An excerpt from a New York Times Magazine remembrance of Julia Child:
"The show was taped live and broadcast uncut and unedited, so it had a vérité feel completely unlike anything you might see today on the Food Network, with its A.D.H.D. editing and hyperkinetic soundtracks of rock music and clashing knives.
"While Julia waited for the butter foam to subside in the sauté pan, you waited, too, precisely as long, listening to Julia’s improvised patter over the hiss of her pan, as she filled the desultory minutes with kitchen tips and lore.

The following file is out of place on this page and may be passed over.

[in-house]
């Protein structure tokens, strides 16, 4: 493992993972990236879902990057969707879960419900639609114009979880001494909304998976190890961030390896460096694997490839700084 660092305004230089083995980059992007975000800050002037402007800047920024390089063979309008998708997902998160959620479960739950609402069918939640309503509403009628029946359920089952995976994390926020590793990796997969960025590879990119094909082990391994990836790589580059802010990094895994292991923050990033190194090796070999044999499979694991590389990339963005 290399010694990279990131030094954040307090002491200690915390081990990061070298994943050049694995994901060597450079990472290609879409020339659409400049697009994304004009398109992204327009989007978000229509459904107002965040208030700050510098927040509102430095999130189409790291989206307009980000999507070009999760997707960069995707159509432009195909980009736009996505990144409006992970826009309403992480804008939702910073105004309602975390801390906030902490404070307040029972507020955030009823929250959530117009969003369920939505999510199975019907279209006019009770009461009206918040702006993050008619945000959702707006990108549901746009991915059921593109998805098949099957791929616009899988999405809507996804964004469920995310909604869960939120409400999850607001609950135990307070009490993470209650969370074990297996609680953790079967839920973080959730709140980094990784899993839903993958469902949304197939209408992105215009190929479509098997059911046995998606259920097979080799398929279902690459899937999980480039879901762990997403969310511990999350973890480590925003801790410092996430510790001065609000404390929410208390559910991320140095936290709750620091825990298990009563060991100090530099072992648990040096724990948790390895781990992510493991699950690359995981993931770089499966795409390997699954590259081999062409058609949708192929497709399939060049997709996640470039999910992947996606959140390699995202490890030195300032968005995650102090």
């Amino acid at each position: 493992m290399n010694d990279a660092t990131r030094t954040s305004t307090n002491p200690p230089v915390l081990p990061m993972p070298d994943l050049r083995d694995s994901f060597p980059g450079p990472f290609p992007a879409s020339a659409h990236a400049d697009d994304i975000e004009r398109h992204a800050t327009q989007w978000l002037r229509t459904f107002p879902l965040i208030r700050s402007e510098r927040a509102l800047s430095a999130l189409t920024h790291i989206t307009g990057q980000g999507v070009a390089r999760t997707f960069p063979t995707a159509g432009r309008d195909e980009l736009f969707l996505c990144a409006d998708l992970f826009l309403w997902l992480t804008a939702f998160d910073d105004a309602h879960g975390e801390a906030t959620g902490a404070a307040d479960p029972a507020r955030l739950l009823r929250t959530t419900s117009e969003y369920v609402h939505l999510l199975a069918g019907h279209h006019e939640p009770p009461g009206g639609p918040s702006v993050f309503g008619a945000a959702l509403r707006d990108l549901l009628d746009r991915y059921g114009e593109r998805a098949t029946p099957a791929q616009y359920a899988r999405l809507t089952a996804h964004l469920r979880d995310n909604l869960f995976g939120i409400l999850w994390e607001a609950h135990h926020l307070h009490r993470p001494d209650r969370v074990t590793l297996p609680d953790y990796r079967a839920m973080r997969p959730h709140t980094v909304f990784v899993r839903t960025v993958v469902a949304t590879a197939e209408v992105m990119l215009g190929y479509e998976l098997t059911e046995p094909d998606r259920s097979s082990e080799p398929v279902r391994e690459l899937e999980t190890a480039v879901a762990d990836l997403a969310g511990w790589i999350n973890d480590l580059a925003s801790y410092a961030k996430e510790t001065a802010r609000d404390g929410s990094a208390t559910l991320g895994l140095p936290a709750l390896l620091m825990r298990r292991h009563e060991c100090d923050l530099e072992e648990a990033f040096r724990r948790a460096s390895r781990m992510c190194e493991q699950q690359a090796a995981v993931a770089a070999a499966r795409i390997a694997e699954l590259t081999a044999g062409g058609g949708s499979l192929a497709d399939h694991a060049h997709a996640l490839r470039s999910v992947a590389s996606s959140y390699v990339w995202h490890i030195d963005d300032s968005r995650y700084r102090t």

"It all felt more like life than TV, though Julia’s voice was like nothing I ever heard before or would hear again until Monty Python came to America: vaguely European, breathy and singsongy, and weirdly suggestive of a man doing a falsetto impression of a woman. The BBC supposedly took “The French Chef” off the air because viewers wrote in complaining that Julia Child seemed either drunk or demented."